Sol 111 Productions presents the award winning Cherry Smoke by US playwright James McManus, starring Michael Argus, Michael Robins, Angela Scundi, Leone White and directed by Suzanne Heywood. This thought provoking play explores the lives of four young people who struggle to reconcile what they want with what they have. Can they dare to hope?

McManus has penned six plays and won the 2006 Princess Grace Award for Playwriting for Cherry Smoke which tells the story of Fish, a club fighter who has spent most of his life in and out of jail and is a ticking time bomb. Despite his constant struggle to change and lead a decent life, his violent outbursts and hair trigger temper result in countless confrontations with the law Then there is his girlfriend, Cherry, a runaway fortune teller who has been on her own since the age of ten and longs for a more simple life like the one Fish's brother, Duffy, and Duffy's wife, Bug, lead. Director Heywood  tells me she was attracted to the project not only because of the opportunity to work with this particular group of actors but also the power of the text. "It resonated strongly with me and  I wanted to tell this story. While these characters  and their circumstances are quite specific the themes are universal," she says.

Heywood joined the project late but was immediately impressed by the actors' passion for the piece. "As we began to work on the script I felt myself being drawn into the world of Cherry, Fish, Bug and Duffy  and I  knew I really wanted to tell their story," Heywood explains. " It is a story about hope and possibility and how elusive these can be.  We now live in a world  where everyone  is categorized as winners or losers and for the most part winners are defined by material possessions and influence in the world. Discontent and frustration are features of many peoples lives  and  acceptance and contentment  are rare commodities in our modern world. Where does that leave the characters in Cherry Smoke ? The world for these  characters  offers few possibilities  and the way each of the four respond to this is what intrigues me about the play.  What creates the resilience to keep going in the face of such obstacles or the need to escape into a world of fantasy to make life bearable."

The play traverses through Cherry's pregnancy and Fish's fears that he will become the type of father that his dad was to him…unavailable and violent. The all consuming love Fish and Cherry have for each other is put to the test and it is this last that resonates with Heywood perhaps the most describing it as personally challenging because a lot of the material is  emotionally confronting. "What does it mean to be loved and needed….what is  as Cherry  describes “ a big love” and what does it mean to settle for less. I have recently lost my husband of thirty years  with whom I shared “ a big love” and so every time we touch on this material  it is  painful," Heywood confides. 

She describes the piece as being constructed like a jig saw wherein we see the characters as both children ( at various ages) and adults. "There is not a linear, and while this is the charm of the piece, it poses certain challenges," Heywood admits. "Also there is a temptation  in the text to become overly lyrical and  have had to work the actors hard to keep the muscle in the piece."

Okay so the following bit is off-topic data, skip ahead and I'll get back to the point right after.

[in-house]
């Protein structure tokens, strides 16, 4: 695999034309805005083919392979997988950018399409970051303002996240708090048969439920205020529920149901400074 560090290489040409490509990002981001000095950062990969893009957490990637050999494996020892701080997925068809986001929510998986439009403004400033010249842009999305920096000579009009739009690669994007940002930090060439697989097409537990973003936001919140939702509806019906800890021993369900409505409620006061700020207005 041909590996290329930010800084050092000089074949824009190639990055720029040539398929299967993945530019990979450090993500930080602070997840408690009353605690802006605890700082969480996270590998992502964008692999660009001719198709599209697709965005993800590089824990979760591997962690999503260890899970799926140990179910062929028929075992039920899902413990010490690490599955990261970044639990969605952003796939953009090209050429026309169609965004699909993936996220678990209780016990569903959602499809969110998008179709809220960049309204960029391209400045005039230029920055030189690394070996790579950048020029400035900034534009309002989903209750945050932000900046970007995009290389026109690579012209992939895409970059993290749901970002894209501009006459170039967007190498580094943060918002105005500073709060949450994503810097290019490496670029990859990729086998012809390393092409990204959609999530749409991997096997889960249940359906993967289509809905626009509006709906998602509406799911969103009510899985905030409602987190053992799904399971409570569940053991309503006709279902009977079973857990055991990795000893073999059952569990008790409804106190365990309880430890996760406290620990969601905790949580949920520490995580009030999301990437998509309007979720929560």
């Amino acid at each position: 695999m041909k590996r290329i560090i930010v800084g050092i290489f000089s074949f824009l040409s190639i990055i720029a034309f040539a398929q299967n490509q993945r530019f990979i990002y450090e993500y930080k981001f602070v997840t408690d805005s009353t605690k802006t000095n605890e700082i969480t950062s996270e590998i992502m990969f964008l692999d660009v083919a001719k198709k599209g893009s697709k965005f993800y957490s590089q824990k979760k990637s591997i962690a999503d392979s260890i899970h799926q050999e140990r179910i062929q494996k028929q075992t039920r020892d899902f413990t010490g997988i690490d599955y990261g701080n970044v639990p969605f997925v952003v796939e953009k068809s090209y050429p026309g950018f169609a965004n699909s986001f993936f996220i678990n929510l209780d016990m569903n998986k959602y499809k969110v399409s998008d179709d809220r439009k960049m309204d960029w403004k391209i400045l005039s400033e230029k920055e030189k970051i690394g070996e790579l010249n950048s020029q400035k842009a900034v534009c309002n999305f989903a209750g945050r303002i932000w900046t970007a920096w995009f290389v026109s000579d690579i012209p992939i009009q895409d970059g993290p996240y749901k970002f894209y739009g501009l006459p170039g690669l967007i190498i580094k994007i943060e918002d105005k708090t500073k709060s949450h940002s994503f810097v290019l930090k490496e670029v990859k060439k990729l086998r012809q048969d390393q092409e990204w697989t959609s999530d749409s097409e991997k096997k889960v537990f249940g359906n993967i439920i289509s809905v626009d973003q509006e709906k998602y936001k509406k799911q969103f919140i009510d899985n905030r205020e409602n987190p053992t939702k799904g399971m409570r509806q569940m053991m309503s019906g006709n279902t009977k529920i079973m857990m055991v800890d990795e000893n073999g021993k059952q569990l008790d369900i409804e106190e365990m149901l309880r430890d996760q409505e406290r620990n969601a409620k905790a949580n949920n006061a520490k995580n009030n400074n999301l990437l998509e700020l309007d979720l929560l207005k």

Heywood is certainly no stranger to the stage having begun her career in the theatre playing Helen Keller in J.C. Williamsons’ production of The Miracle Worker. She has spent the last 25 years working as a voice, dialogue and dialect coach  She has worked across the spectrum of theatre including musical theatre ,T.V and film. So far this year  she has worked as the accent / dialogue coach on King Kong  ( which she is still doing), the accent coach for MTC's The Other Place  and a feature film, Now add Honey, as well as three shows for Red Stitch Actors Theatre . Most recently she has  been the voice and text coach for The Shadow King at Malthouse which she describes as particularly satisfying. She is also currently in production for an animated series called The Jar Dwellers. Her Musical Theatre credits include:  Sunset Boulevard; Chicago; Cabaret; Mama Mia; The Wizard of Oz; The Full Monty; The Lion King; Dirty Dancing; High School Musical; Jersey Boys; and the Melbourne productions of West Side Story; Annie; and South Pacific. And Film and Television include: Heartbreak Kid; The Ripper; Dead Letter Office; Wee Jimmy; This Dying Breed; The Eye of the Storm; Underground; and The Mystery of the Hansom Cab; Something in the Air; Simone de Beauvoir’s Babies; Raw FM; Last Man Standing; Curtain; The Slap and Miss Fishers Murder Mysteries for the ABC. Horace and Tina; and Treasure Island for Jonathon Schiff and was the dialogue coach for Neighbours.

Cherry Smoke involves four young people in a rust bucket town in the USA where opportunities are few perhaps and they each struggle to find a more meaningful life – perhaps  reminiscent of McManus' own life while growing up in a decaying steel mill town near Pittsburgh. Says Heywood: "It is so easy to dismiss  Cherry, Bug, Duffy and  Fish as “losers” But are they? This piece explores what it is to be human, to want and hope , and  going on the journey with these characters  will provide an insight that might just shed some light on your own life."

Cherry Smoke is playing at Revolt November 12 – November 23
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http://www.revoltproductions.com/melbourneevents/byevent/CHERRY_SMOKE1

 

 

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